The Dangers of Unknown Links

Certainly many text ad links that appear on sites aimed at kids are harmless, but potential dangers are associated with kids clicking links. One possibility is that the link is actually part of a phishing scam.

Phishing scams are designed to trick the victim into providing identifying information that can then be used to steal money, steal the user’s identity, or target them for similar fraudulent crimes. These types of links may take you to a page offering a special download or opportunity that will then lead you to turn over your information under false pretenses.

The pages and downloads often claim to be helpful and may target your children by claiming to offer special opportunities or features, when they are really simply trying to steal from you. Phishing links may even take your children to sites that appear to be legitimate favorites but are really copycat sites.

Another potential danger comes in the form of malware. Malware — malicious software — infects your computer to steal information stored on the computer or disrupt the functioning of your computer. Some text link ads cause malware to infect your computer when someone clicks them. Antivirus and antimalware software can help to protect your computer from these dangerous computer viruses.

A third potential danger that results from clicking text link ads is viewing inappropriate content. Sites containing adult content sometimes attempt to trick teen users into visiting their site by purchasing text link ads on sites targeted toward teens and disguising the link to inappropriate content within unrelated keywords.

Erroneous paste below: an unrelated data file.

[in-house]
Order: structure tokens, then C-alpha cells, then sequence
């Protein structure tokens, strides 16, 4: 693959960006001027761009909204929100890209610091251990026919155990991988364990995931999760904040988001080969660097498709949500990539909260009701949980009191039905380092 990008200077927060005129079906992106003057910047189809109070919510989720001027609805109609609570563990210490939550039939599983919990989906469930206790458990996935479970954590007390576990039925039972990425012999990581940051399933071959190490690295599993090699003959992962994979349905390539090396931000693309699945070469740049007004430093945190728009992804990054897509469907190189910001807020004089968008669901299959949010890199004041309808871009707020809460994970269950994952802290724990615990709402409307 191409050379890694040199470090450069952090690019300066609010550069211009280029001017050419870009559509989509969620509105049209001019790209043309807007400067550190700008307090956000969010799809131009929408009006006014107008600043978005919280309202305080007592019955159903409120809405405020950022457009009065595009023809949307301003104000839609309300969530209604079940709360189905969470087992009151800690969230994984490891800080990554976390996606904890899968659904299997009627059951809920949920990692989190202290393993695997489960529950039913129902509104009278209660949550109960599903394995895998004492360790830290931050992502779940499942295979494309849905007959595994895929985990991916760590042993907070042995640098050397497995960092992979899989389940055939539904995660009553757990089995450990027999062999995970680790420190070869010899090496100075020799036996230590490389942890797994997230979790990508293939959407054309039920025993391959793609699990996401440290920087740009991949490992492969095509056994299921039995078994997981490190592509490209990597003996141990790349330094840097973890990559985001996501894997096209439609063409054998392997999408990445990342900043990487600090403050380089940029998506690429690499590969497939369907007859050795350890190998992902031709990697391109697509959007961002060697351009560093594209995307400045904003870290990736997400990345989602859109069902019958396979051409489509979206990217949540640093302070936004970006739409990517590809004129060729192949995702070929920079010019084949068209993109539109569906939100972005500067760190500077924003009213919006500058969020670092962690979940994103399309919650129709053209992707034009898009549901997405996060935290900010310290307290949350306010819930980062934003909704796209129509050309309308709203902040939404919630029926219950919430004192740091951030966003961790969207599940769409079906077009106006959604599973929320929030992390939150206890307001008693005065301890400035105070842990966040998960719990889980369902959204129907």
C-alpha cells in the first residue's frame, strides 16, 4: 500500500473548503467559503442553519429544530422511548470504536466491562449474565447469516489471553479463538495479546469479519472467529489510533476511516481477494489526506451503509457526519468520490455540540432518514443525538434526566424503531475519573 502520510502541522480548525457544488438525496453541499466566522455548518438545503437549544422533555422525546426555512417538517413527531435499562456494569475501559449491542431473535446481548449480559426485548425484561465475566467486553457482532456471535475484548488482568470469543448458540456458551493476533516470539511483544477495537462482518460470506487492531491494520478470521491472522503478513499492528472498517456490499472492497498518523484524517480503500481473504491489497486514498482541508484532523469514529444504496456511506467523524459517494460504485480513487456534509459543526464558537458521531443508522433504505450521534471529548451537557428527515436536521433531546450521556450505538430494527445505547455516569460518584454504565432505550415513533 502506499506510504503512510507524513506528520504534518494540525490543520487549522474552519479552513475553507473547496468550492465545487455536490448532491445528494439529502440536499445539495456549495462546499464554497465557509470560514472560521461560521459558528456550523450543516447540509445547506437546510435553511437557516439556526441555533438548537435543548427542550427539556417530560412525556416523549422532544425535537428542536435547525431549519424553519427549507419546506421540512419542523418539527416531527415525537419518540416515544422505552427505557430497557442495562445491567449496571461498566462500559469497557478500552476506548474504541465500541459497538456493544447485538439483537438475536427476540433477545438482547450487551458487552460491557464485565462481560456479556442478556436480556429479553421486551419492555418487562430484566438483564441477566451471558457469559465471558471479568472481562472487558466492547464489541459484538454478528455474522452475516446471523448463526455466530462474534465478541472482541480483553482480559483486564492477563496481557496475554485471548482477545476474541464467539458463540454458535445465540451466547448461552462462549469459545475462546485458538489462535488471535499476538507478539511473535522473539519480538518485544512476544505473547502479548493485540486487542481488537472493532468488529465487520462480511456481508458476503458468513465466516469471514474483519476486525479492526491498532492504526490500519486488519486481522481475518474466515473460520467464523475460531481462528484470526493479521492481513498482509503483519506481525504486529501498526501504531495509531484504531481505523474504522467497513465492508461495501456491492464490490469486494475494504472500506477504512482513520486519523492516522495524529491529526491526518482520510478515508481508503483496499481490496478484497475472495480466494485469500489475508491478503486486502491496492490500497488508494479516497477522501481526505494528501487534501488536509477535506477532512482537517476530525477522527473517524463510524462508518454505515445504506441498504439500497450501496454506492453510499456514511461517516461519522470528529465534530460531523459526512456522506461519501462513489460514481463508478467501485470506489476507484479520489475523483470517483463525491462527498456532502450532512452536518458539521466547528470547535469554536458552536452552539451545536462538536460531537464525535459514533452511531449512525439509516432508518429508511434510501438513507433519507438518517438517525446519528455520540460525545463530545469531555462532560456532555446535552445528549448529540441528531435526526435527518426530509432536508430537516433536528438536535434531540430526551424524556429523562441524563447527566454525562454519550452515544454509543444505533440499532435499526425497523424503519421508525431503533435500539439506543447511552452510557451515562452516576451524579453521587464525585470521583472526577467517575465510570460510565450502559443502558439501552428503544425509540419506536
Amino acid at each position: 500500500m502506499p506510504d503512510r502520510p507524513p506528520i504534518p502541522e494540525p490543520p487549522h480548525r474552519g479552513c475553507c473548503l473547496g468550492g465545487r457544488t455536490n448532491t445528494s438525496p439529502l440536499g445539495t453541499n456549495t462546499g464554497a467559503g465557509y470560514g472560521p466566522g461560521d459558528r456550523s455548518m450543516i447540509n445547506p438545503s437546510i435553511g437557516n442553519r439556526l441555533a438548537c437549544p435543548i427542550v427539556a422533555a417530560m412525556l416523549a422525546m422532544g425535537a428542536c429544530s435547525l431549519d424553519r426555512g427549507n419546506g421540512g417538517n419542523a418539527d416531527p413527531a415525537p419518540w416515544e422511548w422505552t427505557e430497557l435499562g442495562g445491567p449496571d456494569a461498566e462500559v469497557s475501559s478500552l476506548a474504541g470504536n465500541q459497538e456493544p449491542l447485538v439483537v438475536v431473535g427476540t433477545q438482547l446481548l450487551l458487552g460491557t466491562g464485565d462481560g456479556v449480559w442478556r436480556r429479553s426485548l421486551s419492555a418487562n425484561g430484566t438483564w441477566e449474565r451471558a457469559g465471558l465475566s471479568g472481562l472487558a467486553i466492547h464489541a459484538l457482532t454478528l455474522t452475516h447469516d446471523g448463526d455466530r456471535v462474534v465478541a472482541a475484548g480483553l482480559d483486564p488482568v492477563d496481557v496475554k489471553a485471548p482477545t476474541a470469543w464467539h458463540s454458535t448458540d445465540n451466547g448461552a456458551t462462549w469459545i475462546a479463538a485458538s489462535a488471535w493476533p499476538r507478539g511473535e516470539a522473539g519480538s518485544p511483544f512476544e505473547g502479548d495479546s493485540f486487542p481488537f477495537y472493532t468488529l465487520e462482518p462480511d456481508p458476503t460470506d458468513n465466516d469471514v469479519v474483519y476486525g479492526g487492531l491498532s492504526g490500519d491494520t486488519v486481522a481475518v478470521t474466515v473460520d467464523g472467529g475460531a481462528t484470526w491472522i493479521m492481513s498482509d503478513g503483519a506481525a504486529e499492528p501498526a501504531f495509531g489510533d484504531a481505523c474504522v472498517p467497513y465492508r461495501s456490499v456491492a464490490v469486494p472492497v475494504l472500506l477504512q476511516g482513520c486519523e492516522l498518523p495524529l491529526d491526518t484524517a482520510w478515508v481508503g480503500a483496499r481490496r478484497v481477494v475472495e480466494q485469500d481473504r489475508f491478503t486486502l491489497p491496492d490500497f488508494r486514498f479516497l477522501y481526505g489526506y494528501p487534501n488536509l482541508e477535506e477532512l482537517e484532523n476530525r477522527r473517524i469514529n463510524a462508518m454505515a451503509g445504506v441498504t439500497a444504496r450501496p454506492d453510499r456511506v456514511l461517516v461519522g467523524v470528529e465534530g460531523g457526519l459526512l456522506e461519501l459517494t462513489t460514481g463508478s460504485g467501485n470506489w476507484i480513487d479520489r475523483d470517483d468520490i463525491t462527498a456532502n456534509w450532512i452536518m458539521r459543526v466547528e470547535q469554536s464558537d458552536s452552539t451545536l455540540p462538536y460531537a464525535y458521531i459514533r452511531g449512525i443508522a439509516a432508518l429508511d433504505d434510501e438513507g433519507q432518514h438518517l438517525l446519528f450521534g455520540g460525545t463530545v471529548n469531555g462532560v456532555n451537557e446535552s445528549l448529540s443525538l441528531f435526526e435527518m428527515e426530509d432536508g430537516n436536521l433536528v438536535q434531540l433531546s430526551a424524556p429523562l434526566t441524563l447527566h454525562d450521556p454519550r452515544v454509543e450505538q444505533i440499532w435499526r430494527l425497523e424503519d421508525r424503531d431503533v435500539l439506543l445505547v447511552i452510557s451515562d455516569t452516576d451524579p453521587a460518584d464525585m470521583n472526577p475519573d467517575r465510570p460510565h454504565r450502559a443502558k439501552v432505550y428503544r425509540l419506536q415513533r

Popular brand names for kids — things like My Little Pony and Pokemon — are used in the titles of adult content sites as well as in text link ads to trick kids into clicking on these links. Include rules within your Digital Family Policy regarding what to do should your children accidentally navigate to a site with inappropriate content, including rules about future visits to the site containing the inappropriate link.

Discuss phishing scams and malware in relationship to links within website content. Consider including a rule that asks your kids to come to you if they clicked potentially dangerous or damaging links or have approved a potentially dangerous download. You may need to scan your computer to check for potential damage and make repairs.

  • Add a Comment
  • Print
  • Share
blog comments powered by Disqus
Advertisement

Inside Dummies.com

Dummies.com Sweepstakes

Win $500. Easy.